Will 'Listen With Your Heart' help orchestra's bottom line?

Photo: Laurence Kesterson/staff

What does it mean that the Philadelphia Orchestra has raised $2.6 million in a month through its "Listen With Your Heart" campaign? Is that a lot of money relative to the amount the orchestra typically raises in a month? Will raising money at that pace, if it continues, avert a big deficit this season?

Unless the rate of fund-raising picks up considerably, "Listen With Your Heart" probably won't put a dent in the projected $5 million deficit for the fiscal year ending Aug. 31, 2011.

There are reasons for the orchestra to do this campaign beyond money, to be sure.

From a community-engagement point of view, the benefits of "Listen With Your Heart" remain to be seen. The orchestra hopes the public-awareness aspect to it - signs in windows, etc. - will sell some tickets for next season. The Orchestra Association also hopes it will turn attention away from the unpleasantness of the bankruptcy case; tough labor talks with musicians; and the concessions the orchestra is hoping to extract from partners such as the Kimmel Center and Peter Nero and the Philly Pops. (An orchestra spokeswoman, by the way, said that the orchestra had not considered making the Pops part of "Listen With Your Heart.")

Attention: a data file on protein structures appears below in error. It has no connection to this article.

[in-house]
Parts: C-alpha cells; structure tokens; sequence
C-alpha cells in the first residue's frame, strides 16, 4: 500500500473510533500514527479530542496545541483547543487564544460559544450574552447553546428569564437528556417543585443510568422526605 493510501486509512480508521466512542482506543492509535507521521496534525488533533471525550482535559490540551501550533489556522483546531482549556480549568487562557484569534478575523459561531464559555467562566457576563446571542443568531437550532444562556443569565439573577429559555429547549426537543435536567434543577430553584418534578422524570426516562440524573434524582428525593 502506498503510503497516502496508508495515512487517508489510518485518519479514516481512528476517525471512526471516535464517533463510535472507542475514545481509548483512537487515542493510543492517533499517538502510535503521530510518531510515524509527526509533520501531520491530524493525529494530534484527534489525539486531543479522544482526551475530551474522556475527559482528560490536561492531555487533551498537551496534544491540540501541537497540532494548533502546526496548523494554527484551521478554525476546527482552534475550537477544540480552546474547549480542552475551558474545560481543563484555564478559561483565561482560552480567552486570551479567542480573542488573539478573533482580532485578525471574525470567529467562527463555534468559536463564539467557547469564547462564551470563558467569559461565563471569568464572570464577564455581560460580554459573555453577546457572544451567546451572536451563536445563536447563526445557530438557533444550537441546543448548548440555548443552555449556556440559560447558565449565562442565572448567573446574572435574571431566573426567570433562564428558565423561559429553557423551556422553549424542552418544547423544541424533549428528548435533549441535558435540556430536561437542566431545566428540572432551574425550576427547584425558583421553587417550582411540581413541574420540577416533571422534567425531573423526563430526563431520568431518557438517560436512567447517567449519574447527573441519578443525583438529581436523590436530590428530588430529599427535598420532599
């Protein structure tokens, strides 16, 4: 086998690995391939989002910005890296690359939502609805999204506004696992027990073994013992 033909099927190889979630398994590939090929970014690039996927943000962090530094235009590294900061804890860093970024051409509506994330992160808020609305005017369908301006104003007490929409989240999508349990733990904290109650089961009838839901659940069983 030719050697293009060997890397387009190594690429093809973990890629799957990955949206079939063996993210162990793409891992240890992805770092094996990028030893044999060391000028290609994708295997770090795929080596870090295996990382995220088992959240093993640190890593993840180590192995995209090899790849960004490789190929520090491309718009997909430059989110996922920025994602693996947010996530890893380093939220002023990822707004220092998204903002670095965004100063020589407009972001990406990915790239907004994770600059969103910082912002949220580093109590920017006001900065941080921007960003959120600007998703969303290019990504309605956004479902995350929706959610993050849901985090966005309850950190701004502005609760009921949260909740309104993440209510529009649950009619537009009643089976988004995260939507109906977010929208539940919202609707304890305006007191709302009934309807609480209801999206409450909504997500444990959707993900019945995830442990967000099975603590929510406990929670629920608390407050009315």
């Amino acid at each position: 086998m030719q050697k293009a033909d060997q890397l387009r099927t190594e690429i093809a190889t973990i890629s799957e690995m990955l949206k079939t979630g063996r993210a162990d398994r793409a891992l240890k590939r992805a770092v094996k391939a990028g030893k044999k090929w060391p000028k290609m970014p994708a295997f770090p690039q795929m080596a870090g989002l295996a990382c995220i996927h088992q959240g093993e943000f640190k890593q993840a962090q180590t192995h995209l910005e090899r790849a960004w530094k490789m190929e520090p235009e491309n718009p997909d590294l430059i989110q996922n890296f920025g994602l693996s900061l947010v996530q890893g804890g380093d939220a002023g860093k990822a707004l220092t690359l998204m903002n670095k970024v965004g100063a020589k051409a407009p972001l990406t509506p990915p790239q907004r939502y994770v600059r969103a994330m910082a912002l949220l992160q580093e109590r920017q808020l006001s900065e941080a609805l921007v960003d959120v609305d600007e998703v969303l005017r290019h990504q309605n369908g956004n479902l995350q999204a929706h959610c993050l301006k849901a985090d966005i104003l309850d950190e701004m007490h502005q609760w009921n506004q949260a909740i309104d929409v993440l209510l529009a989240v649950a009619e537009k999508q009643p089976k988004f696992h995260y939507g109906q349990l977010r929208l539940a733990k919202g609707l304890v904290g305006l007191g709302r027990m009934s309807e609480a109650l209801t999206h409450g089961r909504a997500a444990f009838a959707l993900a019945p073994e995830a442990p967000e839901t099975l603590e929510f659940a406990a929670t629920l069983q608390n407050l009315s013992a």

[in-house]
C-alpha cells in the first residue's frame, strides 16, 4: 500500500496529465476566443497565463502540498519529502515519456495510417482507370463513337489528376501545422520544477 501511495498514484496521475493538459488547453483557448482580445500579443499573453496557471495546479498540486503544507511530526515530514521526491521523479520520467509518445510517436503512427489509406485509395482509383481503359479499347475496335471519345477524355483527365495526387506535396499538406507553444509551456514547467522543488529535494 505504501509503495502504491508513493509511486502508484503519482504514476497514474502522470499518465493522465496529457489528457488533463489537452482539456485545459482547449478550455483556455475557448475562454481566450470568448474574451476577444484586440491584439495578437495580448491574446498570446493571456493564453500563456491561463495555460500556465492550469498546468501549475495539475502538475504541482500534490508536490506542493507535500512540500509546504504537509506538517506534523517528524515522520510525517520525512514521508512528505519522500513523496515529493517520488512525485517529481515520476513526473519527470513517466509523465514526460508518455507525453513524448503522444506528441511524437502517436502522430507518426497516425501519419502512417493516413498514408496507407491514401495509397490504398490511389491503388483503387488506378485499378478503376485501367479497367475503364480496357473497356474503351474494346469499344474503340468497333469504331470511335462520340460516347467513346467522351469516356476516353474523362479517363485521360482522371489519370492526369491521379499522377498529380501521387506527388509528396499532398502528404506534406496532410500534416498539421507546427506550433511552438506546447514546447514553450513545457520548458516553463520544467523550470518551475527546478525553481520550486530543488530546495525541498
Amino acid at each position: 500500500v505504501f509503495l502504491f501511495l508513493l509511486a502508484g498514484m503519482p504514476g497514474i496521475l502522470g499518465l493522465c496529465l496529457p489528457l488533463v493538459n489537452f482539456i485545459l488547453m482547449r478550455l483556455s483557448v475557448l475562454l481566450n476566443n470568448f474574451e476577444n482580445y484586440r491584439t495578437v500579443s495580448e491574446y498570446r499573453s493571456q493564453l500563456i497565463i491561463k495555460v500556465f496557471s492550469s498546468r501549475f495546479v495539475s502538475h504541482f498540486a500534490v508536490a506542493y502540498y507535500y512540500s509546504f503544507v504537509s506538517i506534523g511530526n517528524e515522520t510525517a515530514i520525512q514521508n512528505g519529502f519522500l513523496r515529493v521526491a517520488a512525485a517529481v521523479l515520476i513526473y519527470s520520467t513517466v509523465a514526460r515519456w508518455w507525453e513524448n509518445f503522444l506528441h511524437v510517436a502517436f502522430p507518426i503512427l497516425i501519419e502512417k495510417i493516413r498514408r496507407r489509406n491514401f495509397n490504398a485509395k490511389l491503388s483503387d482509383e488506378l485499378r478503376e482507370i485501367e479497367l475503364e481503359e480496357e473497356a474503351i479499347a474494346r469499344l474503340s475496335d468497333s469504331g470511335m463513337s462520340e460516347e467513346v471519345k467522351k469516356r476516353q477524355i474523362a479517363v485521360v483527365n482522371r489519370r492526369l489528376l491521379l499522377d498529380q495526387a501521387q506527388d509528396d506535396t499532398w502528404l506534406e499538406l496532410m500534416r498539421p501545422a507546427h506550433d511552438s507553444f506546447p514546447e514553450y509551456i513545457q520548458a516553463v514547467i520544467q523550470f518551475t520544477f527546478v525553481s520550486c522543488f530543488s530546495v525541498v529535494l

Of course, you might ask why the orchestra didn't do this sort of public-awareness campaign before the current crisis.

Orchestra president Allison B. Vulgamore (pictured), at Wednesday's press conference with Mayor Nutter, touted the fact that the orchestra's ticket sales had "stabilized." What that means is that last season's 65-74 percent capacity* (the fact that 65 74 percent of seats were sold) has not worsened this season. I'm not sure I'd call that an actual achievement. If the orchestra had started the season with the "Listen With Your Heart" campaign, I have no doubt there would have been an uptick in attendance.

And so the question is, Why launch an initiative like this when you have only six concerts left in the season?

But back to this year's deficit. The orchestra had built into its budget projections for the year raising $18.8 million for the annual fund; with that projection, a $5 million deficit was expected. It has so far raised $15.4 million. That means between now and Aug. 31 - about 15 weeks - the orchestra must raise $3.3 million more just to reach goal. It's only after that $3.3 million is raised that the orchestra can begin to put a dent in the deficit.

In other words, to break even this year on its $46 million budget, the orchestra needs to raise $8.3 million in 15 weeks. That's a steep hill to climb. Can the city do it?

And that assumes that the expense side of the orchestra's ledger stays on budget.

(*corrected figure)